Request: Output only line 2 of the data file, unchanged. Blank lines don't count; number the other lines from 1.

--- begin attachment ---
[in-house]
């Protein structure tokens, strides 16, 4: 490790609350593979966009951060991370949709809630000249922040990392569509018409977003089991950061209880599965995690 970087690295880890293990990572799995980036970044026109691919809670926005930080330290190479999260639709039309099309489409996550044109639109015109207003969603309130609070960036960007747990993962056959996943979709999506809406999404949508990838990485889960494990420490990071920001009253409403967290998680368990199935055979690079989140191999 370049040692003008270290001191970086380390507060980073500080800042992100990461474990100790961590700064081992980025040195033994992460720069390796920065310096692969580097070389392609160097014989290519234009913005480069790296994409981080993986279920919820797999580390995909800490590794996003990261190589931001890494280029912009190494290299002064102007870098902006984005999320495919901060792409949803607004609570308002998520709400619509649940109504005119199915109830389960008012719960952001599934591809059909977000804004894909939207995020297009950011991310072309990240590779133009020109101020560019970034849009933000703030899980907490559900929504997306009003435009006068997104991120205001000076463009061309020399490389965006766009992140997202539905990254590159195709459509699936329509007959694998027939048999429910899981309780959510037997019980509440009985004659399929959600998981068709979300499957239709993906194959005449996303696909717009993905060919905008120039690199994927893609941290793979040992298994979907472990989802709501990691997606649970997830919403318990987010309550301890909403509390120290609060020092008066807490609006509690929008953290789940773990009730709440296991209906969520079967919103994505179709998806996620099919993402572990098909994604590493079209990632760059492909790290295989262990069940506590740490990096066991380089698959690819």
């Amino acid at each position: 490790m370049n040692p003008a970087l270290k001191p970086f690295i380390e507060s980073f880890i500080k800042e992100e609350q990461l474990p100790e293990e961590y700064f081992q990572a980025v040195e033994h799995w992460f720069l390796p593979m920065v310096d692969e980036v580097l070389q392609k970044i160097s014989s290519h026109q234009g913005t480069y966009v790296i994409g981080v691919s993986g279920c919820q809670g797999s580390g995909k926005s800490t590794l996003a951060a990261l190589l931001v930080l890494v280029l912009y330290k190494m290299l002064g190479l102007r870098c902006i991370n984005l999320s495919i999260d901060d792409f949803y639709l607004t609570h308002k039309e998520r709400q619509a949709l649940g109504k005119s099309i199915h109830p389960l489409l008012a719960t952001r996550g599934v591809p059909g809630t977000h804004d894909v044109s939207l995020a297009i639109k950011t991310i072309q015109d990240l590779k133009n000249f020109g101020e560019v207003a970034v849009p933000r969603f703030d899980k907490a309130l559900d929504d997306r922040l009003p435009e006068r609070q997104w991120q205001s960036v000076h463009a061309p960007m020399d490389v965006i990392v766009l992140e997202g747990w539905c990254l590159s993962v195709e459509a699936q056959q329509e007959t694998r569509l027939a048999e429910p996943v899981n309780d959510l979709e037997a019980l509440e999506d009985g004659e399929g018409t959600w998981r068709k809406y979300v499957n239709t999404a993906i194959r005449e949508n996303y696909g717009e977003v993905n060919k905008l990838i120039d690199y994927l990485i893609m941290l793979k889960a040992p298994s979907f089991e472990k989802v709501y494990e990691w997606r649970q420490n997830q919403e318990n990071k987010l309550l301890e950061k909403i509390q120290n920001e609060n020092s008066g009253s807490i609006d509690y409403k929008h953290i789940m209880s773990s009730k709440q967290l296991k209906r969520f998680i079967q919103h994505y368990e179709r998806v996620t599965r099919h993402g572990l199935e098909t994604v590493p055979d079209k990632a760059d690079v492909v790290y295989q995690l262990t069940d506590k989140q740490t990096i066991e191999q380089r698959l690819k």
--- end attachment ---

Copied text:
């Protein structure tokens, strides 16, 4: 490790609350593979966009951060991370949709809630000249922040990392569509018409977003089991950061209880599965995690 970087690295880890293990990572799995980036970044026109691919809670926005930080330290190479999260639709039309099309489409996550044109639109015109207003969603309130609070960036960007747990993962056959996943979709999506809406999404949508990838990485889960494990420490990071920001009253409403967290998680368990199935055979690079989140191999 370049040692003008270290001191970086380390507060980073500080800042992100990461474990100790961590700064081992980025040195033994992460720069390796920065310096692969580097070389392609160097014989290519234009913005480069790296994409981080993986279920919820797999580390995909800490590794996003990261190589931001890494280029912009190494290299002064102007870098902006984005999320495919901060792409949803607004609570308002998520709400619509649940109504005119199915109830389960008012719960952001599934591809059909977000804004894909939207995020297009950011991310072309990240590779133009020109101020560019970034849009933000703030899980907490559900929504997306009003435009006068997104991120205001000076463009061309020399490389965006766009992140997202539905990254590159195709459509699936329509007959694998027939048999429910899981309780959510037997019980509440009985004659399929959600998981068709979300499957239709993906194959005449996303696909717009993905060919905008120039690199994927893609941290793979040992298994979907472990989802709501990691997606649970997830919403318990987010309550301890909403509390120290609060020092008066807490609006509690929008953290789940773990009730709440296991209906969520079967919103994505179709998806996620099919993402572990098909994604590493079209990632760059492909790290295989262990069940506590740490990096066991380089698959690819």